Seconds
Xiu Xiu: I Luv the Valley (OH!)



jamie Stewart (Xiu Xiu’s main songwriting force) once recalled, “My dad…told me that the only regret he ever had in music was not going over the top enough...And sometimes it's successful, and people can get touched by it, and sometimes people are like, ‘Is it a joke?’ But the times that it's successful never happen unless you go fucking balls-out on something and just rip yourself apart.”

Given the uniquely affecting nature of Xiu Xiu’s best songs, I’m willing to believe this. Some hold that the band has yet to succeed at a high enough rate to make its approach worthwhile, while others contend that Jamie Stewart is 1) artificial, 2) self-indulgent, and 3) a sick fuck, but these analyses, accurate or not, will not be considered here. Instead, we will discuss one of the most devastating moments in pop music, the inimitably visceral “I Luv the Valley (OH!),” which stands as Xiu Xiu’s masterpiece.

“I Luv the Valley” explores the human condition at its most overwhelmingly and agonizingly pathetic, frighteningly revealing the anguish of which we are all capable. In his most stunning (read: fucking terrifying) vocal performance, Jamie Stewart confronts his parents’ deaths, details intimations of suicide, and most powerfully, declares his love for depression and misery, his only living parents. Meanwhile, the music jars and trembles from its initial smoothness as the song progresses into increasingly fearful emotional heights.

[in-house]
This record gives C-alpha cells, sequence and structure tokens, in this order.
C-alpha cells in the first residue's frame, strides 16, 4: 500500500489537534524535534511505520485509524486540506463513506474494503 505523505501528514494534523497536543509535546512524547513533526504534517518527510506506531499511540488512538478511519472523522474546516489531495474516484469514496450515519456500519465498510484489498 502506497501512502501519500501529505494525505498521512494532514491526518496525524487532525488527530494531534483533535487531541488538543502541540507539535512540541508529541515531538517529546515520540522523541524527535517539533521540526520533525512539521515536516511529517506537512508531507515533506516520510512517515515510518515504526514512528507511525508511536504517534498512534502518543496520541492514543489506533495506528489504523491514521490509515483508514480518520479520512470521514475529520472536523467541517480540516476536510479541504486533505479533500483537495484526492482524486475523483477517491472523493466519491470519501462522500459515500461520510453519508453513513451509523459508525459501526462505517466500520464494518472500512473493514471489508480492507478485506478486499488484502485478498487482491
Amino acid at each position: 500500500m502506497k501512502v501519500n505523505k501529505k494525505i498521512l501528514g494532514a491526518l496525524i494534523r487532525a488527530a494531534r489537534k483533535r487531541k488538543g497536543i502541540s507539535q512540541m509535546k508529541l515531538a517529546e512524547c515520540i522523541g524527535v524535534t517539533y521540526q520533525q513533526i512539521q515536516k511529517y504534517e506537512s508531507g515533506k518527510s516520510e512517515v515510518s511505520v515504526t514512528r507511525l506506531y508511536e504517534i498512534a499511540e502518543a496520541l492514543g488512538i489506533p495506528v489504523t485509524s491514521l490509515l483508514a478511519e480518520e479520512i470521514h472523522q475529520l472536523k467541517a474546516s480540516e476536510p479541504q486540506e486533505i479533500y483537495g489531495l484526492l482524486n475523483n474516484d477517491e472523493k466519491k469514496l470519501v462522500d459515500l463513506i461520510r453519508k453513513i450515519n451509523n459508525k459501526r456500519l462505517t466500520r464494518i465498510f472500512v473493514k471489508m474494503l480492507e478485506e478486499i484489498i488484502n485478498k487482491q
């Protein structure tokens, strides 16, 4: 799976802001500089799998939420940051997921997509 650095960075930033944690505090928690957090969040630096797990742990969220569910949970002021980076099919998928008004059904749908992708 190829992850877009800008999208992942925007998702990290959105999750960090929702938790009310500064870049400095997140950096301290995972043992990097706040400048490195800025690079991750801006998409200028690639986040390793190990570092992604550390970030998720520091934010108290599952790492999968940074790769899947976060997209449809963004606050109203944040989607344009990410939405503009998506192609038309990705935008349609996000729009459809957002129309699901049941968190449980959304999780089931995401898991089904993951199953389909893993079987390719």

The song commences as a surprisingly gorgeous arrangement; the bass recalls Peter Hook’s work with Joy Division/New Order, while the guitars ring with beautiful clarity, and an unidentifiable source of percussion crashes at a steady beat. Over this assembly come the most ambiguous lyrics of the song:

It’s a pill and you’ve got to take it
It’s a pill that you’ve got to take
It’s a pill and you’ve got to take it
I won’t rest until you take it
It’s a heart that you made
It’s a heart and the both of you made it
It’s a heart that you made
And I won’t rest until I break it



The first half of the verse most likely expresses Stewart’s inner urge to kill himself; part of him will not be satisfied until he takes a pill to end his life. Another allusion to suicide appears later in the song, as Stewart sings, “That’s a razor and you make a threat…and I won’t rest because I’ve heard it all before.” In this lyric, the second part of him answers, rejecting the notion of suicide because he’s thought of it many times before and he knows he won’t go through with it.